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Emergency deer feeding could begin this week across Northland

(News Tribune Graphics)

Volunteers are gearing up to begin feeding deer this coming week across Northeastern Minnesota, officials with the Minnesota Deer Hunters Association say.

MDHA members and more than 130 other volunteers are forging trails on snowmobiles to reach concentrations of deer in advance of deer-feeding efforts, said Mark Johnson, MDHA executive director.

The group awarded contracts to deer-feed producers late this past week and hopes to begin distributing feed by mid-week.

The organization, using information from Department of Natural Resources officials, MDHA members and other individuals, has identified about 200 areas where deer are concentrated. Those areas might hold just a few deer or as many as 100, Johnson said.

MDHA is working with a grant of $170,000 from the DNR earmarked for deer feeding, hoping to reach as many deer as possible until the snow recedes. The money comes from a 50-cent surcharge on deer licenses. The DNR manages the account but remains opposed to deer feeding. DNR wildlife officials have said they believe emergency feeding doesn't benefit deer on a population-wide basis and that it can increase the chance for spreading disease among deer.

The deer feed will be specially formulated to provide nutrients that deer need and can easily digest.

"If we get feed for 17 or 18 cents a pound, we can buy just short of a million pounds," Johnson said. "That's about 12 semi loads. If we feed 2 pounds per animal per day for six weeks, that will be just shy of 12,000 deer we can feed."

If volunteers reduce the amount to 1½ pounds per deer per day, they could reach about 16,000 deer, he said.

That's a small number compared to the number of deer on the landscape, DNR officials say.

"When you do the math, it demonstrates why we think emergency deer feeding programs are ineffective," said Steve Merchant, DNR wildlife program manager.

MDHA's Johnson concedes the emergency feeding will not reach most deer.

"The DNR says it doesn't help on a population-wide basis. This underscores that they're correct," he said. "It's strictly a localized benefit, a short-term benefit .... We're trying to keep some more does alive so they can rebound faster."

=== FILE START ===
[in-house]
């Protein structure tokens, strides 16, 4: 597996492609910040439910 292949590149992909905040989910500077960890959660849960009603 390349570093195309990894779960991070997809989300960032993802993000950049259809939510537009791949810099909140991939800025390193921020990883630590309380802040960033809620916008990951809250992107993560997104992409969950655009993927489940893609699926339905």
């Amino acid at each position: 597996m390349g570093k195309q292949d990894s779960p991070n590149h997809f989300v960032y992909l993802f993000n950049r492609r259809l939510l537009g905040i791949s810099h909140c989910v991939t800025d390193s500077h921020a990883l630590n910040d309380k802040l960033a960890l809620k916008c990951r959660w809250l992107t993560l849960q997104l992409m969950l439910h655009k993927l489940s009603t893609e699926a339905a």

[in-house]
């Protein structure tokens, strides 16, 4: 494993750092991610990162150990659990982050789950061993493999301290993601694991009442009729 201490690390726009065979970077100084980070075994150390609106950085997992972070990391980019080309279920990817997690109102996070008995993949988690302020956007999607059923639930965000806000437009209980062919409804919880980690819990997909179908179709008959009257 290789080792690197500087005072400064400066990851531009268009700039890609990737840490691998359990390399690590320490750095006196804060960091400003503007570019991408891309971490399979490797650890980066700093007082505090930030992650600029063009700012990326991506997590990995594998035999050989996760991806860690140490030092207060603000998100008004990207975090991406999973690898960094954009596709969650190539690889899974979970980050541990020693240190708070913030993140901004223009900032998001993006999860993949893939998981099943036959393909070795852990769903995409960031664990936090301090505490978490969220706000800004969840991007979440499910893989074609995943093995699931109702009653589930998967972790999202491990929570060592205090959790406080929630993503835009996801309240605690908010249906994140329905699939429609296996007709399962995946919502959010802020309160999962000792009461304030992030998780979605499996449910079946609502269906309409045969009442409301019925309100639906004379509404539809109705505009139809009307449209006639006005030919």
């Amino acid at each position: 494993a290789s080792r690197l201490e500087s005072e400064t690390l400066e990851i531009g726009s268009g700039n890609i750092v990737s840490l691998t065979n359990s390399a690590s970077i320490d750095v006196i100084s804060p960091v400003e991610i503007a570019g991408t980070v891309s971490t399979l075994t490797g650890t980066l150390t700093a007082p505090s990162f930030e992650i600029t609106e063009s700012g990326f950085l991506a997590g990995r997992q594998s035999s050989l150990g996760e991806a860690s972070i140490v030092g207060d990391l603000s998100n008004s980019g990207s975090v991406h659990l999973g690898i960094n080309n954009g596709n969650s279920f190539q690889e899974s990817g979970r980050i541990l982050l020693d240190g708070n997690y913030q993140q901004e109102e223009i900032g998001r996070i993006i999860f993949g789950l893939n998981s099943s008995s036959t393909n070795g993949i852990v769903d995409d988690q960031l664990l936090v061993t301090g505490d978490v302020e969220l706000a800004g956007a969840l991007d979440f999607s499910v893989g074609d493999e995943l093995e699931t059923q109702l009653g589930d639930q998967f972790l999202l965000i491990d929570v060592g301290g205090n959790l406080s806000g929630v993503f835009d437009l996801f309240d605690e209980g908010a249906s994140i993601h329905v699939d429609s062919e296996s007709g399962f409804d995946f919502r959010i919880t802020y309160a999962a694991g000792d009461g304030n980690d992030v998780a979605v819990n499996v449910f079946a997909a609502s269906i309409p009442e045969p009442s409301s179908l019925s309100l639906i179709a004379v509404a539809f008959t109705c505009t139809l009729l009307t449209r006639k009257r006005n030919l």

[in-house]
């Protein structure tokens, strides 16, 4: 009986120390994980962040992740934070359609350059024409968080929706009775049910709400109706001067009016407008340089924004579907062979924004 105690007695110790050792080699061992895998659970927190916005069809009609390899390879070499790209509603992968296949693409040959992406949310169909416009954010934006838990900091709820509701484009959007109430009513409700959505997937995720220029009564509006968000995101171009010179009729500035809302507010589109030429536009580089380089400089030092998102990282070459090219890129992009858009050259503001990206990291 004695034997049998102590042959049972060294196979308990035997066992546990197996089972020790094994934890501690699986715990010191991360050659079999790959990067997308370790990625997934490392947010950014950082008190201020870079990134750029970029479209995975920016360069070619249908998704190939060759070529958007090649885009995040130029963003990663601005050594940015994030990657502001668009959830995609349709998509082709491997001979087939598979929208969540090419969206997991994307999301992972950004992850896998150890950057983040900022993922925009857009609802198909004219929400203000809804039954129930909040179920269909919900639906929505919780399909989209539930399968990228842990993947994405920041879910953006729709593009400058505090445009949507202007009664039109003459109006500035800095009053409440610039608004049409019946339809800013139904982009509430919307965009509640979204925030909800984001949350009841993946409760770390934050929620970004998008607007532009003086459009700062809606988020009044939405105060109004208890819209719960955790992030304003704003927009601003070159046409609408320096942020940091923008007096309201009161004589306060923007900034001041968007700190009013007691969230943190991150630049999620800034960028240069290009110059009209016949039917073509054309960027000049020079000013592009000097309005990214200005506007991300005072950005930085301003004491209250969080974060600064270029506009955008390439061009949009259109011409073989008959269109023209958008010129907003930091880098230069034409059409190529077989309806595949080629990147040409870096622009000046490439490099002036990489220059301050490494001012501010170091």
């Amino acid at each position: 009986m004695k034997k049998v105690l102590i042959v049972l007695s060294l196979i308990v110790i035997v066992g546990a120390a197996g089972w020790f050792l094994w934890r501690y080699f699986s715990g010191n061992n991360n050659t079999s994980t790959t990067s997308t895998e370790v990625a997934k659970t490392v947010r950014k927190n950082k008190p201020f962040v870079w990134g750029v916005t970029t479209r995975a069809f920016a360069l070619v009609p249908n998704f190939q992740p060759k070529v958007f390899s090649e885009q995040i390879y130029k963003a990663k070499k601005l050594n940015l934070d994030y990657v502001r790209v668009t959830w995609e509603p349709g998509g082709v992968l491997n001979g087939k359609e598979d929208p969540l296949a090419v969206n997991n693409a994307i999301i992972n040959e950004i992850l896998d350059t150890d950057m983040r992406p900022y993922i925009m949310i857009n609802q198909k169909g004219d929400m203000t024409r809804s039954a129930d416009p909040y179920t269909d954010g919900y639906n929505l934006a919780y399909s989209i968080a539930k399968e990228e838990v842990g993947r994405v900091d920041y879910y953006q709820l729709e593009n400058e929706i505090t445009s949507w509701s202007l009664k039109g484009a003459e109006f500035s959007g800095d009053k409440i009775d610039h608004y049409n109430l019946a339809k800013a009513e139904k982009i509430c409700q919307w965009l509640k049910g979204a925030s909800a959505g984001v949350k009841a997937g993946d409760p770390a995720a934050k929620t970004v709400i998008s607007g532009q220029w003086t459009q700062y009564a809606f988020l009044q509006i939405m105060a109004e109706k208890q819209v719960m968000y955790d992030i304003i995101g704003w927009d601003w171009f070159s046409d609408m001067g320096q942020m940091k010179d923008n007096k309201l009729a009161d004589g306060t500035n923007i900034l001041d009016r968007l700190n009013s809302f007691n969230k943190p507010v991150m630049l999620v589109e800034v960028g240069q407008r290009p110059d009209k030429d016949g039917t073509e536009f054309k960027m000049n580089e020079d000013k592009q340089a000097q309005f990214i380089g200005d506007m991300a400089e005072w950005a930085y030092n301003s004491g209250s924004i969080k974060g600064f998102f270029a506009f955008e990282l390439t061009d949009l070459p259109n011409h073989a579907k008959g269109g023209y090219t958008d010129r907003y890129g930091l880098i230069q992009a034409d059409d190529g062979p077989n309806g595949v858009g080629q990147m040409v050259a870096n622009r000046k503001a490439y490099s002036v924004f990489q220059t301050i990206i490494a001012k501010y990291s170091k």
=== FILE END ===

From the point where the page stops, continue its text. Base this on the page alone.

A snowmobile club near McGregor has volunteered to use its groomer to provide better snowmobile access for volunteers feeding deer, Johnson said. An MDHA member and pilot also volunteered to take Johnson up in his plane to view deer.

"I plan to take him up on that, especially after we're feeding," Johnson said. "That will give us a chance to count some deer and see how far off we are. And it will let us see where we aren't reaching deer."

Deer feeding will take place only on public land, according to DNR requirements. Deer permit areas eligible for deer feeding must be below population goals and meet minimum standards for Winter Severity Index readings. While winter has been relatively severe in many areas that are not eligible for feeding, Merchant said, those permit areas have deer populations that are at or above goals.

Two more deer permit areas recently were added to the list of areas eligible for deer feeding. They include permit area 199, the Fond du Lac Band of Lake Superior Chippewa reservation, and permit area 176 north of Chisholm and Virginia. The Fond du Lac reservation was added this past week after band officials agreed to allow feeding.

"Our staff will be doing some of the feeding on 199, but if nontribal members also want to volunteer to help feed in 199 they are welcome to, provided their efforts are coordinated through our division," said Mike Schrage, wildlife biologist for the band.

Permit area 176 was added because its deer population is expected to be below goal by the end of winter, Merchant said.

This winter is shaping up to be severe in many areas, Merchant said, but not nearly as severe as the winter of 1996-97, when $1 million was spent for emergency deer feeding.

"There, we were still ineffective in reaching enough deer to make a significant difference," he said. "This time it's a much more modest effort, so its effect will be more modest."